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Wednesday, 23 October 2013

Mughli - A lesson in how to run a successful restaurant.

I know absolutely nothing about running a restaurant successful or not, but as a punter and as someone who eats out a lot, I've become increasingly interested in what makes a popular restaurant work. Clearly it's not that easy or everyone would be doing it. It's said that in America 60% of new restaurants fail, and the reasons would be numerous. I'd imagine it to be a similar figure in the UK too. Location is clearly a large part. A new restaurant in Manchester opened several months ago and many bloggers went and loved it, us slightly less so. I thought then that they may have problems, it couldn't be seen from the street and was at the wrong (quiet) end of a very long road. The head chef recently left and has joined a new highly anticipated restaurant. Sadly I can't see his old place surviving in the long term.
Cost and value for money is also another important factor especially in Manchester. When I reviewed Byron Burgers, loads of people said they wouldn't pay 'those sort of prices' for a burger, something that I doubt comes up in London as much. I've found some people have an unmovable budget and won't budge from that. Fair enough I guess. Many other factors are involved clearly, but here's a few that come up time and time again for me.
Service, Food (obviously), Interior and Atmosphere and an increasingly important one; the use of Social Media as a vital promotional tool.
So here I've compared 3 restaurants I've been to recently, all of which seem to be popular and have a good location. These are only my own opinions/experiences, but they make for interesting comparisons I think.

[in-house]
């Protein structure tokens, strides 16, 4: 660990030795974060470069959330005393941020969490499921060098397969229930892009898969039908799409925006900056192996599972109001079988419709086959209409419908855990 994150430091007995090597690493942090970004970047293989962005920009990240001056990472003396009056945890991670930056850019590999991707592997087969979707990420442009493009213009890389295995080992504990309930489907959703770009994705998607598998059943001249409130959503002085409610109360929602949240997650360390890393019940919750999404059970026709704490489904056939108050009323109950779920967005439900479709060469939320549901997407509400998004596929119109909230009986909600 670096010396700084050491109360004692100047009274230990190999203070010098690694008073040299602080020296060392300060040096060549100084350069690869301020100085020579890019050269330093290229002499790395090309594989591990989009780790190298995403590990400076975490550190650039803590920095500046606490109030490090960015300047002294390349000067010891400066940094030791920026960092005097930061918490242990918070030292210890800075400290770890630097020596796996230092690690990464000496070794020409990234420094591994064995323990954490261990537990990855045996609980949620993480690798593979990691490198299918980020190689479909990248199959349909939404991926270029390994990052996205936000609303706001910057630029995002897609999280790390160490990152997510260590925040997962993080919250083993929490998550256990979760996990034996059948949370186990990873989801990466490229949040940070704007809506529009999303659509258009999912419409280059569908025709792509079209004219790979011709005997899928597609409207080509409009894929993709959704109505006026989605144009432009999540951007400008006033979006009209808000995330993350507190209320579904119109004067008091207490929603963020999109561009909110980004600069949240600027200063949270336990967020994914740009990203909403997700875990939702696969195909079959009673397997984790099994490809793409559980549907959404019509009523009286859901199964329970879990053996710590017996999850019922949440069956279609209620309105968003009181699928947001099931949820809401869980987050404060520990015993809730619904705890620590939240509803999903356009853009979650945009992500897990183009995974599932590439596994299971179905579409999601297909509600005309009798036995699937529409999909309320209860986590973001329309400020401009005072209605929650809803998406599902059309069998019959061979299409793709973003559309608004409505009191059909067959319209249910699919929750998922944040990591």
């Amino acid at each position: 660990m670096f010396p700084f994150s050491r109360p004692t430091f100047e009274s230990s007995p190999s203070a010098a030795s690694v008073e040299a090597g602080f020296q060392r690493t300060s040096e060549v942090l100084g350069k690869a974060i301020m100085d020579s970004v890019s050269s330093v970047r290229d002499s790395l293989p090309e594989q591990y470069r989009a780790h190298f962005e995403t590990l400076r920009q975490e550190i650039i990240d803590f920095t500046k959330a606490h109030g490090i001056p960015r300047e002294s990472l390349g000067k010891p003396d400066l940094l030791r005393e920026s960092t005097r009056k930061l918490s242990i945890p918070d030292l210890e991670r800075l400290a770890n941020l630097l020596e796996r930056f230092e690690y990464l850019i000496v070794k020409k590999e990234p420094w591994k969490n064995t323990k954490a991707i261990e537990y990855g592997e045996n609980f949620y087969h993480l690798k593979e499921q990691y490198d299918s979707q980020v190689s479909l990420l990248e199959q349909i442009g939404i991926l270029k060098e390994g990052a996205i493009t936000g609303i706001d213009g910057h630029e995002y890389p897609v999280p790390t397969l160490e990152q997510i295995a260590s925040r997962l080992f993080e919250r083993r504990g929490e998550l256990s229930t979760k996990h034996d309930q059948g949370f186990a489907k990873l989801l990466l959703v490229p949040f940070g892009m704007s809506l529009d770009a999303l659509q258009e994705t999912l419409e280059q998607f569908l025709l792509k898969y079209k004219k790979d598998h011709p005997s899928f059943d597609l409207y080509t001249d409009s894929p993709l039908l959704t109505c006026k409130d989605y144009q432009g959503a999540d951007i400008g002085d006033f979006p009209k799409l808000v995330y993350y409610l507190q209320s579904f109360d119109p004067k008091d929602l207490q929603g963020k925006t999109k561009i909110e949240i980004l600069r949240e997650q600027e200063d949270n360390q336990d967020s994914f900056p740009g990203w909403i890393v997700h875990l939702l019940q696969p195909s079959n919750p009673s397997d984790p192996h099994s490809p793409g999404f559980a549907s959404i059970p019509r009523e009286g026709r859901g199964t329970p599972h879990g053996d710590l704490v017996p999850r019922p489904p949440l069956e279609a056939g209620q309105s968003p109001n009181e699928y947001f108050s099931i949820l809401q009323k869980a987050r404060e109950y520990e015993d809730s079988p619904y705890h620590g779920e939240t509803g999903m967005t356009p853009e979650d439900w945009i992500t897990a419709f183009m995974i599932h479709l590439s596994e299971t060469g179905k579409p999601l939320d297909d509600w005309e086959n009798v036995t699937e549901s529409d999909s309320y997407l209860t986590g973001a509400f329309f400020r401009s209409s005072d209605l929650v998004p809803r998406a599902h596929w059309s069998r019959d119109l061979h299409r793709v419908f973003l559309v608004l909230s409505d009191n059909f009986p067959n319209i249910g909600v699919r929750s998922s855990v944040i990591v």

Firstly The Laundrette in Chorlton, they got everything right except for the food. The interior and atmosphere is spot on, they tweet and promote regularly. I go past here often and it's nearly always busy. So they seem to be able to get away with average food, or maybe that's just my opinion and everyone else is happy with it? I think more likely that it's one of those 'lifestyle' places that people seem to enjoy (especially in Chorlton), and the food is slightly less relevant than the vibe. It's still building your house on sand though don't you think? Surely you'd want to try and close any weakness down in your business? I would. I'd be phoning up local pizza specialists like Honest Crust as Kosmonaut have done and find out how to make really great pizzas instead of just average ones.
Coriander also in Chorlton is another favourite of ours. They have two weaknesses for me. Firstly their service is often slow, although this improved on our last visit. But more importantly they don't use social media despite having a twitter account. We love the food and I've reviewed it positively twice as I have Mughli. So guess which one is on it with the re-tweets? It's free promotion for them after all, so Coriander are missing a huge trick in ignoring how you can use Twitter and Facebook to constantly promote yourself on line. This is how it works now.